ing the object, to confirm a constant result. In so doing I not only ver-
ify my original result, but also confirm the more general abilities that
constitute, in part, the subject and predicate concepts on which my
judgment rests. I confirm them again when I find that another person
has arrived at the same judgment as I, another way of making judg-
ments being to believe what one is told (Chapter 6). Emptiness in em-
pirical concepts shows up characteristically in lack of variety in the per-
spectives from which they can be applied. Equivocation shows up in the
emergence of contradictions systematically correlated with perspectives
taken. Redundancy shows up, just as Leibniz said, with the accumula-
tion of coincident properties and the absence of contrary ones.
In Word and Object, Quine defines stimulus meaning as having two
parts, “affirmative” and “negative,” and he claims that “[t]he affirmative
and negative stimulus meanings of a sentence (for a given speaker at a
given time) are mutually exclusive” (Quine 1960, p. 33). This exclusiv-
ity results naturally from the fact that “stimulus meaning” is defined by

reference to overt affirmations and denials of a sentence coupled with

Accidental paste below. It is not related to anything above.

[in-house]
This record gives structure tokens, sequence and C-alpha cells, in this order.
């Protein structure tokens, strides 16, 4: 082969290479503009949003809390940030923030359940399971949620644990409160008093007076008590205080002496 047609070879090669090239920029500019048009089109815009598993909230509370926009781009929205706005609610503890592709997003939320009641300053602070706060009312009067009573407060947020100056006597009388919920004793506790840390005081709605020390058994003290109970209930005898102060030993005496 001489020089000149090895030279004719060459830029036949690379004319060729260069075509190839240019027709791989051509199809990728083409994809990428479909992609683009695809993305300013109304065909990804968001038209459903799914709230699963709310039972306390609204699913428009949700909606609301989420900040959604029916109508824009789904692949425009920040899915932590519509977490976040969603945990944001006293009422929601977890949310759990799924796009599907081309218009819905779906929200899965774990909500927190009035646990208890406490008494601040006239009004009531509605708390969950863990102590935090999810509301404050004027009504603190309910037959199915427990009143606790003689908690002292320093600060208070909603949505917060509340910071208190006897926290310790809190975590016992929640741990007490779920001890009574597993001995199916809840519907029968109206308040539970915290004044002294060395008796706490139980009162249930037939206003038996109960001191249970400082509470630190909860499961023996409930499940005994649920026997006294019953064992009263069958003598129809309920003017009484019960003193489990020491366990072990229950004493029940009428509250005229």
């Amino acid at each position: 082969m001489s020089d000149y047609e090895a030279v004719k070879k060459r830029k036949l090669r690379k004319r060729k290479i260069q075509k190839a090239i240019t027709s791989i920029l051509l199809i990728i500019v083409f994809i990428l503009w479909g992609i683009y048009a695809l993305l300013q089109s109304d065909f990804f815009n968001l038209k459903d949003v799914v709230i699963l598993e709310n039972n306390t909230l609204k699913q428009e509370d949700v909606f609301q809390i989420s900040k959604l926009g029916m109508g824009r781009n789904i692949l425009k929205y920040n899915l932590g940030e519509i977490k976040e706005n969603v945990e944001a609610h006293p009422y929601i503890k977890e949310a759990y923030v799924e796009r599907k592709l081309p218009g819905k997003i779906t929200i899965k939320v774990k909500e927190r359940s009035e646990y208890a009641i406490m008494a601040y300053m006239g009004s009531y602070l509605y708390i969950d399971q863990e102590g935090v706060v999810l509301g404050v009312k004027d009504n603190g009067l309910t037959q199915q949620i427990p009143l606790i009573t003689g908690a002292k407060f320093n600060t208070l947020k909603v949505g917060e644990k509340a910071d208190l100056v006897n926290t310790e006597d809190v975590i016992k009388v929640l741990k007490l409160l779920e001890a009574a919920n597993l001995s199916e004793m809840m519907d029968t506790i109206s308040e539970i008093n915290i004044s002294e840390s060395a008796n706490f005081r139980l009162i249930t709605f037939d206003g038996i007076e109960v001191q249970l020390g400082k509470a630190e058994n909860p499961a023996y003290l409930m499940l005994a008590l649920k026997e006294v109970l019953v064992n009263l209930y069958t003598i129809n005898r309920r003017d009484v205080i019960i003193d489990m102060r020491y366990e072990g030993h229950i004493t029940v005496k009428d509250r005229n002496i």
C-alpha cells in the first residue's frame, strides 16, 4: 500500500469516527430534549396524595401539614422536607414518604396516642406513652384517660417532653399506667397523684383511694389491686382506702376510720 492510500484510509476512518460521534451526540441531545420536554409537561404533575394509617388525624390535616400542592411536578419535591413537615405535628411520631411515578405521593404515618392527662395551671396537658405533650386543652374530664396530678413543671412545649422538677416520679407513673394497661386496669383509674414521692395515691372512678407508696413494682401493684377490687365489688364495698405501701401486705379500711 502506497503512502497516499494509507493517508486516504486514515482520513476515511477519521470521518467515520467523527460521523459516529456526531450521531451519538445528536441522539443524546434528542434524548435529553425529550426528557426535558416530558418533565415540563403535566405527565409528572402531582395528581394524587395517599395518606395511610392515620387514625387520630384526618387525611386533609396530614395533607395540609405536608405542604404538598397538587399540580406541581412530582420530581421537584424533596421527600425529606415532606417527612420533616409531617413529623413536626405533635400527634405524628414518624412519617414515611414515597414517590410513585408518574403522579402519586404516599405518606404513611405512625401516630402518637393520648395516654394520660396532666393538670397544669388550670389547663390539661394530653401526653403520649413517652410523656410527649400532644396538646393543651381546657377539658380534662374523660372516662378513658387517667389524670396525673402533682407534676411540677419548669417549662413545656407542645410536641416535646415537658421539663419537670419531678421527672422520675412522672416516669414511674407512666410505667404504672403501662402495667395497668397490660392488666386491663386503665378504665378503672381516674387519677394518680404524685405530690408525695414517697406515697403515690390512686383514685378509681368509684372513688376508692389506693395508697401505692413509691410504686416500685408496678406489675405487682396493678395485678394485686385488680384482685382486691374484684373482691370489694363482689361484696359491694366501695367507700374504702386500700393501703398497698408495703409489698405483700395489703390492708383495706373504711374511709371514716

the assumption that a speaker won™t affirm and deny the same sentence
at the same time. Quine also remarks that “many stimulations may be
expected to belong to neither” the affirmative or negative stimulus
meaning. Notice that this “neither” category will, technically, cover
cases of total confusion as well as more ordinary “can™t tell” cases such
as those Quine explicitly includes as “poor glimpses.” The effect is that
Quine overlooks the most interesting cases relevant to concept forma-
tion, namely those in which contradiction bypasses theory and appears
directly at the level of observation. These are the cases having the most
leverage for testing meanings, but they are invisible given Quine™s tools

<< . .

( 29)

. . >>

Copyright Design by: Sunlight webdesign